Cover Story: Utah State Embarrassed By Weber State
7 min read

Cover Story: Utah State Embarrassed By Weber State

(UNLOCKED) Cover: It is moments like these – when a team needs to come together to get itself up off the mat – for which Blake Anderson hopes to have built his program. Can these Aggies do it?
Cover Story: Utah State Embarrassed By Weber State
Kyle Van Leeuwen (Photo via The Aggship)

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LOGAN – About 20 minutes out from Logan on the drive in from Ogden, the freeway morphs into a four-lane road – two in either direction – as the road is forced to accommodate the surrounding terrain. The road twists and turns as it morphs, but more importantly, it becomes very steep. The speed limit is 65 miles per hour, but on these hills, it's easy to lose track of exactly how fast you're going. A car going 65 can very quickly become a car going 80 or even 90, and if you aren't cognizant of it, you'll just keep cruising above the limit.

Traffic officers love to hang out in the crevices of this track. If you're not carefully monitoring your speed, they will pull you over. I'm not sure I've ever driven on this road without seeing someone pulled to the side by the flashing red and blue lights.

Those officers, through the sheer threat of a speeding violation, did infinitely more to slow down the Weber State football outfit during their trip to Logan than anything their opponents, Utah State, had to offer.

The Aggies were embarrassed on their home turf in front of a crowd of nearly 18,000 fans on Sept. 10, falling 35-7 against the FCS powerhouse and failing to score an offensive touchdown – extending the streak without an offensive score to eight full quarters of football. Two games. They've scored once in the 10 quarters since that explosion in the second quarter against UConn.

It was not a matter of bad luck on turnovers, red zone issues or any other easily explainable flaw. Utah State ran 75 plays and gained 283 yards, roughly 3.8 yards per play. It converted on only two of 15 third-down conversion attempts.

Logan Bonner and Cooper Legas combined to complete 16 of their 40 passes for 157 yards while throwing four interceptions – each of the first three more crippling than the previous. Interception No. 1 came in the first quarter and led only to a Weber State field goal despite excellent starting field position; No. 2 came at the end of the half in the end zone as Bonner rolled to his left and fired a pass behind Kyle Van Leeuwen, which was deflected and intercepted; No. 3 was the true dagger, a pass directly to senior safety Desmond Williams, which he promptly returned to the end zone, giving Weber State a 28-7 lead.

Bonner's struggles – he completed only 12 of 31 passes for 120 yards with the trio of interceptions, easily his worst showing in a Utah State uniform – boiled over in the third quarter with that third interception.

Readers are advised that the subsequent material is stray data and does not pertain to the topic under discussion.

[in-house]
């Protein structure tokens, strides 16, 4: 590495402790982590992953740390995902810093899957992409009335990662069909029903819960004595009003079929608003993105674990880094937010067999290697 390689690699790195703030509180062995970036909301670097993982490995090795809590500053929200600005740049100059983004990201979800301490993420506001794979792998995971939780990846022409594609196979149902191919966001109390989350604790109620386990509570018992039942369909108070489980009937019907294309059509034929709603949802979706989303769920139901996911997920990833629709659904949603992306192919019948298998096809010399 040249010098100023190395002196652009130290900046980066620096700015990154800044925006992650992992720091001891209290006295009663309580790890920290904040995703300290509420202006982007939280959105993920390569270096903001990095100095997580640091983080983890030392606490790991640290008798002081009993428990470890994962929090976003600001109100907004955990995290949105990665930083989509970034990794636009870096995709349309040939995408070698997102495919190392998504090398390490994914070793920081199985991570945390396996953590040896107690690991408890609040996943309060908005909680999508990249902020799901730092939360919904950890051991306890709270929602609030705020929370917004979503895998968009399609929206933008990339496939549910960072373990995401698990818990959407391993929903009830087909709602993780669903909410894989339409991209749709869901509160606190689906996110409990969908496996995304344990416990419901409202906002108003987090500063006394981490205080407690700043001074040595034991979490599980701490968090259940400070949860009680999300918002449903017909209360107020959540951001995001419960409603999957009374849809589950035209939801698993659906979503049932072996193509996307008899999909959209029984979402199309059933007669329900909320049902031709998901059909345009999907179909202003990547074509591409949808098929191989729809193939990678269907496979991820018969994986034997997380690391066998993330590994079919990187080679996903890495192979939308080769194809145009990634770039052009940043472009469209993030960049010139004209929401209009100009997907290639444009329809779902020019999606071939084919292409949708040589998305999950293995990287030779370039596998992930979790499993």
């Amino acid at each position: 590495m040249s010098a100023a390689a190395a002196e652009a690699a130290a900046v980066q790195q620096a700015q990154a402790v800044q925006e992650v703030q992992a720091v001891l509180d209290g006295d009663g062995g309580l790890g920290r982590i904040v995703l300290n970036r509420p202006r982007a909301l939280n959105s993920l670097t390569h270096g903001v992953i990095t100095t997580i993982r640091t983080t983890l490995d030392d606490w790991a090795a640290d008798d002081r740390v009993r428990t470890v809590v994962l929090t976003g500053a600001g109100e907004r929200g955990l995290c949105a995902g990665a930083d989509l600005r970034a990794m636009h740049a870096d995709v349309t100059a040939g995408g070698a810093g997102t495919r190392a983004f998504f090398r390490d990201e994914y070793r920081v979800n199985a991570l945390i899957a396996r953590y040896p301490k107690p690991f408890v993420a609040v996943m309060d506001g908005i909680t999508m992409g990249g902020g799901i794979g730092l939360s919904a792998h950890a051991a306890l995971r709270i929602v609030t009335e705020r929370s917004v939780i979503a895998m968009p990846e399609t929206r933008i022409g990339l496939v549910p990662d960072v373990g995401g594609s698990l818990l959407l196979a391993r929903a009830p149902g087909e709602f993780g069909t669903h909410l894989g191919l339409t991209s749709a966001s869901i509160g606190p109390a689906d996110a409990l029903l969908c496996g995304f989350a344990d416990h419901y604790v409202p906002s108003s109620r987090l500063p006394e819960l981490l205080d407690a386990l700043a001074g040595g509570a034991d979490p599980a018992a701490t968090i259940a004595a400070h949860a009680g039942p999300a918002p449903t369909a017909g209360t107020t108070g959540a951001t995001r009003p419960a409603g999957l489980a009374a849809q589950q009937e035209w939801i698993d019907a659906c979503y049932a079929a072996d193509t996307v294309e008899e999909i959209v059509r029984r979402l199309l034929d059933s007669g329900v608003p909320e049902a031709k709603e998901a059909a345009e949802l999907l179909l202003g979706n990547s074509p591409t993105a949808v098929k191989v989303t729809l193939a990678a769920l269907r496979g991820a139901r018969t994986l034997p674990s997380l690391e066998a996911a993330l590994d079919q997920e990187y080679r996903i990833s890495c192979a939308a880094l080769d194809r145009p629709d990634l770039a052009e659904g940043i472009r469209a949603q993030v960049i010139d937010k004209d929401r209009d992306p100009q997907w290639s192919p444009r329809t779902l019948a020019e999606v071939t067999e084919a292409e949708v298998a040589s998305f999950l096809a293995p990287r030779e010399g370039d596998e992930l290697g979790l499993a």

The decision to send him back out with the offense, trailing 28-7 and with only a few minutes to play in the third frame, elicited boos from the crowd, which took issue with Utah State's offensive play calling and coaching throughout the game. Patches of the stands belted out calls for Legas, chanting, 'We want Cooper' in waves through the second half. Legas was met with cheers when he entered the game two possessions later, though his first trip onto the field ended with a sack and an interception in two plays. He would finish the game 4-of-9 passing for 37 yards (though he did rush five times for 21 yards).

When asked by The Aggship about the chants, Anderson held nothing back, reasserting his commitment to Bonner – with whom he has spent more than half of the last decade between Arkansas State and Utah State.

"I don't know if people are going to want to hear this, but that's the same quarterback who won a Mountain West Championship last year – the first one ever at this university," Anderson said. "He's coming off a knee injury in less than nine months. And he's not the only person making mistakes.

"It's (really) easy to sit in the stands and boo. I want nothing more than for Cooper Legas to have a great career here when his time has come, but he had an opportunity to win that job in the offseason and he did not. He's a great No. 2 QB and he's going to be a really good No. 1. But right now, Logan Bonner is the starting quarterback. He deserves that opportunity and he also deserves respect.

"I don't know how to say it any nicer. A lot of our fanbase showed true colors today, and it was embarrassing. They can be mad at me. We didn't get it done, we didn't win. But there's plenty of blame on that sideline to go around. Not just one guy. He did help us win a conference title last year, and it ain't been that long ago. I wish people would remember that. Pull for him, not against him.